It's hardly some "election year" politics. It's been in the works even before Bush was elected, but given Clinton was a lame duck by that point and everyone knew Cohen was gone after the election even if Gore won. So, like a lot of major initiatives that have lots of ricebowls that would be broken, there was hardly any incentive to do much on it pre- Jan 01.

When Rumsfeld came in, the intent was seen more as a cost saving device (it was the early intent of DR and Wolfowitz to CUT the Army - good thing those plans did not get implemented). The military force (you can check out demographics at the UnderSecretary of Defense for Personnel and Readiness homepage) has become more married - and that means larger "family" costs (personnel moves involve more weight, need to have DoD schools, etc.). Additionally, married with children military personnel bring a different set of "issues" such as the spouse wanting a career, some school stability for the kids, etc..and those become drivers for retention, especially among mid-career folks. A lot of assignments to Korea and other overseas places were 1 to 2 year unaccompanied which became harder to find "volunteers" for when your workforce have spouses and kids who don't want dad or mom to leave for "peacetime" assignments overseas..

Now, add on top of that the costs of maintaining facilities and making payments to the host nation (for training damages, etc.), especially in a country (Germany) that has its own military capability and post 91 a lack of immediate threats on its borders.

While it's true that being based forward in some cases is an advantage in projecting power, but that also depends on having the capability to move those forces and have ready/trained forces to move. The concept is instead of having 30K soldiers in units with varying states of readiness (under an individual replacement system), the Army will move the whole 30K back to the US, stand up stabilized units (in one location formed as a cohesive team that stays together for an extended period). At certain intervals when the unit is trained up, it gets rotated to some place (maybe Korea, maybe Eastern Europe, etc) without families to facilities that don't need as much infrastructure and can continue to train while being ready to deploy rapidly on short notice. The benefit for the soldiers is their family can stay in one place in the US for longer periods (5-6 years) and the time away is predictable and shorter (say 6 months every 3 years) - barring an actual contingency.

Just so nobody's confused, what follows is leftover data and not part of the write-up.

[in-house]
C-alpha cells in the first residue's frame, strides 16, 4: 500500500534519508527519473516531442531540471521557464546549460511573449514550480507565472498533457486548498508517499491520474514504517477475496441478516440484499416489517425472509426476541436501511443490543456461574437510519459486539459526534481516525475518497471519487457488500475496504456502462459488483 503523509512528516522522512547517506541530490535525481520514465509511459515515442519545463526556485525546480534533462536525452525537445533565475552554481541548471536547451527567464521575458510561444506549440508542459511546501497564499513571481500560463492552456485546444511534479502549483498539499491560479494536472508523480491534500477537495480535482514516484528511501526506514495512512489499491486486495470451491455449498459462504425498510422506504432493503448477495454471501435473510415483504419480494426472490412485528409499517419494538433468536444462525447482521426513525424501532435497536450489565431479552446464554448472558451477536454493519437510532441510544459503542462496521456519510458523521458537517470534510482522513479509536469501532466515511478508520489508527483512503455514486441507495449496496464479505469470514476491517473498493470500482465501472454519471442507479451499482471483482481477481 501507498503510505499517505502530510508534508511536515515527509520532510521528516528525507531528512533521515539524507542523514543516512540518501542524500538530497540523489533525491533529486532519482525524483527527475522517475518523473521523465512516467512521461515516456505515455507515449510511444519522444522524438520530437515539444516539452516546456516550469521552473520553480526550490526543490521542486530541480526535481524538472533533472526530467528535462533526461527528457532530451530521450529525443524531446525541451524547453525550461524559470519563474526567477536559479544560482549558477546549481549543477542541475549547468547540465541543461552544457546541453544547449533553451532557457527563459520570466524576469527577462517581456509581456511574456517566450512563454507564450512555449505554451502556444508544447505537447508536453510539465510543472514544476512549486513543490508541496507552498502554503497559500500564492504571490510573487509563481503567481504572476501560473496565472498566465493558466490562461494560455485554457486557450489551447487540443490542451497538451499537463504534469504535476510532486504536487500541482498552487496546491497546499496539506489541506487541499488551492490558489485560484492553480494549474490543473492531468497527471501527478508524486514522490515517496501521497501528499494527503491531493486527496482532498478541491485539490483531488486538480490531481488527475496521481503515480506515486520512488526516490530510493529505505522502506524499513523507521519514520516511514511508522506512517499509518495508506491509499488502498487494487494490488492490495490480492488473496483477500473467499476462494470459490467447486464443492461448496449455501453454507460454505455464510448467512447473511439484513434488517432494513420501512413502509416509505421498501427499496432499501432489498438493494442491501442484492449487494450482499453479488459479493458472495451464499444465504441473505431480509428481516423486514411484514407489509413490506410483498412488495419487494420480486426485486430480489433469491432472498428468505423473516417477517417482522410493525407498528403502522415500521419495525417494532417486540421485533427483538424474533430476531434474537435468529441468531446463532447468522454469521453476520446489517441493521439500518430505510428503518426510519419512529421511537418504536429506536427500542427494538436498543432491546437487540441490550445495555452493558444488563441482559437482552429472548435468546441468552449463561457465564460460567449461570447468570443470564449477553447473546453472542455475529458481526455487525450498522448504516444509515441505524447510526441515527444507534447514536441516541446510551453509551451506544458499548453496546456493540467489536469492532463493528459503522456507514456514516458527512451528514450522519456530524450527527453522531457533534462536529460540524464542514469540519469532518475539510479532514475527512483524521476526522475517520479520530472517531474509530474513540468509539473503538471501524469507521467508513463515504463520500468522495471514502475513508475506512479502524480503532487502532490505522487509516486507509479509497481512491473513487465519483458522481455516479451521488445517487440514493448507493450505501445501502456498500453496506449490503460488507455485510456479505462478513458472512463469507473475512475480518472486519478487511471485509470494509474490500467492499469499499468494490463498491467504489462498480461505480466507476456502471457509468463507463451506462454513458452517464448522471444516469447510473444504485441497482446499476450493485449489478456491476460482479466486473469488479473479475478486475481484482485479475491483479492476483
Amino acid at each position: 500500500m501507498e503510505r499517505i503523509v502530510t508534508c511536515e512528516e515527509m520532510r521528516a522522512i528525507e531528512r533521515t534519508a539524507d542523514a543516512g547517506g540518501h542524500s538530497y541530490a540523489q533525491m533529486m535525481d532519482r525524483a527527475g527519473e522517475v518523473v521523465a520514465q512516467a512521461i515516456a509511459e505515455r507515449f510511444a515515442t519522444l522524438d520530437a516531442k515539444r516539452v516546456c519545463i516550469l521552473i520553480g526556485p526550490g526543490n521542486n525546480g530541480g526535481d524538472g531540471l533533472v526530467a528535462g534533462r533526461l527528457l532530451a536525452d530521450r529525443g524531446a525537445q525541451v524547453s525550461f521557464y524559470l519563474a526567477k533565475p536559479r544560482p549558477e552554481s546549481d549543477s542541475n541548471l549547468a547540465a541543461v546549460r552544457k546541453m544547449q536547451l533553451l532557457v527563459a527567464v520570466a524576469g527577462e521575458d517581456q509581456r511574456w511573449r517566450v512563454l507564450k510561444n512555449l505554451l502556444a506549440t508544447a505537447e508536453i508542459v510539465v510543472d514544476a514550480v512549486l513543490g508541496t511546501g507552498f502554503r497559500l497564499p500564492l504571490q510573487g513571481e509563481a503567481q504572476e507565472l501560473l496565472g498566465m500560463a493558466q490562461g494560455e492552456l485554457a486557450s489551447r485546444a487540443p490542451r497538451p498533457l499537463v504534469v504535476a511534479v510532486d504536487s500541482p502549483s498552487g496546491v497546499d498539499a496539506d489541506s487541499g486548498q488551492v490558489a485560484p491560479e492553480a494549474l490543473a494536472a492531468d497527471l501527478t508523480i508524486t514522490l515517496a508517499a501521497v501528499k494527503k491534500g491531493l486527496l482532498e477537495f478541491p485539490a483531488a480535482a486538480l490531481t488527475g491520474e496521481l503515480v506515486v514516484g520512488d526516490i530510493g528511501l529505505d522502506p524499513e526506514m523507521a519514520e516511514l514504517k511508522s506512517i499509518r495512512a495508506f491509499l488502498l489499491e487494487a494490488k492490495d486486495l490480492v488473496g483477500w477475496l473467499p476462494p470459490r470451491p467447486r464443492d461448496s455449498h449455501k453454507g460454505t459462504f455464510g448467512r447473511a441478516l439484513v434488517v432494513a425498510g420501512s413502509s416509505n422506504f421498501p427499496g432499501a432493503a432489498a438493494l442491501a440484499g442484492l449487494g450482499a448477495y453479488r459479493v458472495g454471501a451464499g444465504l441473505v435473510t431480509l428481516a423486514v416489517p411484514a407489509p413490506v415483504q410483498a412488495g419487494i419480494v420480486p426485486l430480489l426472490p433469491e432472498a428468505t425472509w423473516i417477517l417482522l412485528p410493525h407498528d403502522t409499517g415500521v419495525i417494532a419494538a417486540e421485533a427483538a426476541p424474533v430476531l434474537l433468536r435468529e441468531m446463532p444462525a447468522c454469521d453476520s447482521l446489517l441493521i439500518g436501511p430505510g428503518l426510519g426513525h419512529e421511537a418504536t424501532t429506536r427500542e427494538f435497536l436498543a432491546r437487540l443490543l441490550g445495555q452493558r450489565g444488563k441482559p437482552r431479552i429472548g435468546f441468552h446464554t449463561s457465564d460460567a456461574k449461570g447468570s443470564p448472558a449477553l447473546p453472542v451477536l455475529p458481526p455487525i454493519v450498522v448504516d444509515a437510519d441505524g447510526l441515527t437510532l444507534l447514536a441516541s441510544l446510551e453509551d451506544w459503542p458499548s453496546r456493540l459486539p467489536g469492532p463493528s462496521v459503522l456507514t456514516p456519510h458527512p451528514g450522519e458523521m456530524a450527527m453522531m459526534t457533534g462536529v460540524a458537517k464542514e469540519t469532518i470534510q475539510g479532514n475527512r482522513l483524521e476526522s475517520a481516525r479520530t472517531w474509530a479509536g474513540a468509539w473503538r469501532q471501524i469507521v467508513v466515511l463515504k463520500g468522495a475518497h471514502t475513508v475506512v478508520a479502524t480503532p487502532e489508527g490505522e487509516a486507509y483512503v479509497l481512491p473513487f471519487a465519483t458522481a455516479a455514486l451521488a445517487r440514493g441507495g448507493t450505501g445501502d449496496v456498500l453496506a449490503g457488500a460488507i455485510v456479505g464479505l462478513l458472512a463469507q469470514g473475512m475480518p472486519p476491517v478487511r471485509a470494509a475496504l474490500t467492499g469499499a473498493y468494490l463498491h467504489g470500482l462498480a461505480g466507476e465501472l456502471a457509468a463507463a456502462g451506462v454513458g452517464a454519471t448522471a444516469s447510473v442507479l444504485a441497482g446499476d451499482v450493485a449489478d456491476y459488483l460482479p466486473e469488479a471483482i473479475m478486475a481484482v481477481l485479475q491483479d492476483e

Part of the problem in getting this done was it required a complete overhaul of the human resource system (not easy, doubly so in a government bureaucracy, triply so in an organization that has a cultural that resists changes). It also had the potential to shake up some ricebowls (break up major organization that could mean loss of general officer positions; the Army had a fixed number of soldiers in Germany so moving them out could mean a reduction in the size - no longer an issue now but was in 00-01). The host nations would lose some income so the towns/cities around major US bases were putting pressure on their leaders to resist. Finally (but the list is much longer), you have to have the space back in the US to accept as well as the resources to move everything (it is a big logistical problem, but you don't have to move all the equipment if you connect the dots right)..

And smack in the middle of all this is the Congressionally mandated Base Realignment and Closure process that Congress has been putting off (politics!)...there is one scheduled for next year but talk in Congress of delaying..this action puts pressure on Congress to hold a BRAC round because it would look stupid to close a post that DoD is announcing it's moving troops back to from overseas..so Congress probably will be forced to hold a BRAC in 2005 especially since there are now cities/towns in the US that stand to gain income..and it also puts momentum (because they'll start shifting resources and people in the 05 budget) in place to make it hard for Kerry to undo..and we have to pay off the host nation countries while getting the other nations lined up to accept our rotational units...

To cut to the chase, this is long overdue..the simple point is why should we continue basing and resourcing paradigms established to fight the Warsaw Pact when our strategy and security environment has changed significantly?

I find it ironic that Wes Clark is critical of this when he talked about a similiar initiative when he was on active duty as the Pentagon's top strategist..

Posted by: Col Steve at August 17, 2004 01:22 AM

Col. Steve: Two quick comments. First, it would be really nice if the administration presented this as 'long standing policy' rather than 'look at the neat new ideas we have': that's election-year politics.

Second as an historian, is the ricebowl metaphor something that's particular to you, or is it common among other military personnel? And during which of our Asian wars, do you think, did it become a common usage?

Posted by: Jonathan Dresner at August 17, 2004 01:52 AM

I hadn't read the press releases that much so if that's how it came out, then I agree with you..I only saw the pundit comments.

The "ricebowl" methaphor is quite common in Pentagon/military speak..I'm unaware of its origin, but it's used to talk about organizational and personal interests and tends to have a negative connotation.

bureaucracies tend to protect their “rice bowls.”

When I was stationed at Schofield, I recall having to remember (and now forgotten) my unit's history in the Boxer Rebellion (oops, the China Relief Expedition)..that would be my guess..but would think you might have a lot better insight.

Posted by: Col Steve at August 17, 2004 01:24 PM

Well, there've been so many Asian wars in the last century; I was thinking Korea or Vietnam, but there's something to be said for China as a possible source.

Maybe it's a Hawaiian thing, though, Asian metaphors being pretty common, and I just haven't run across it in my relatively academic circles yet.

Posted by: Jonathan Dresner at August 17, 2004 04:18 PM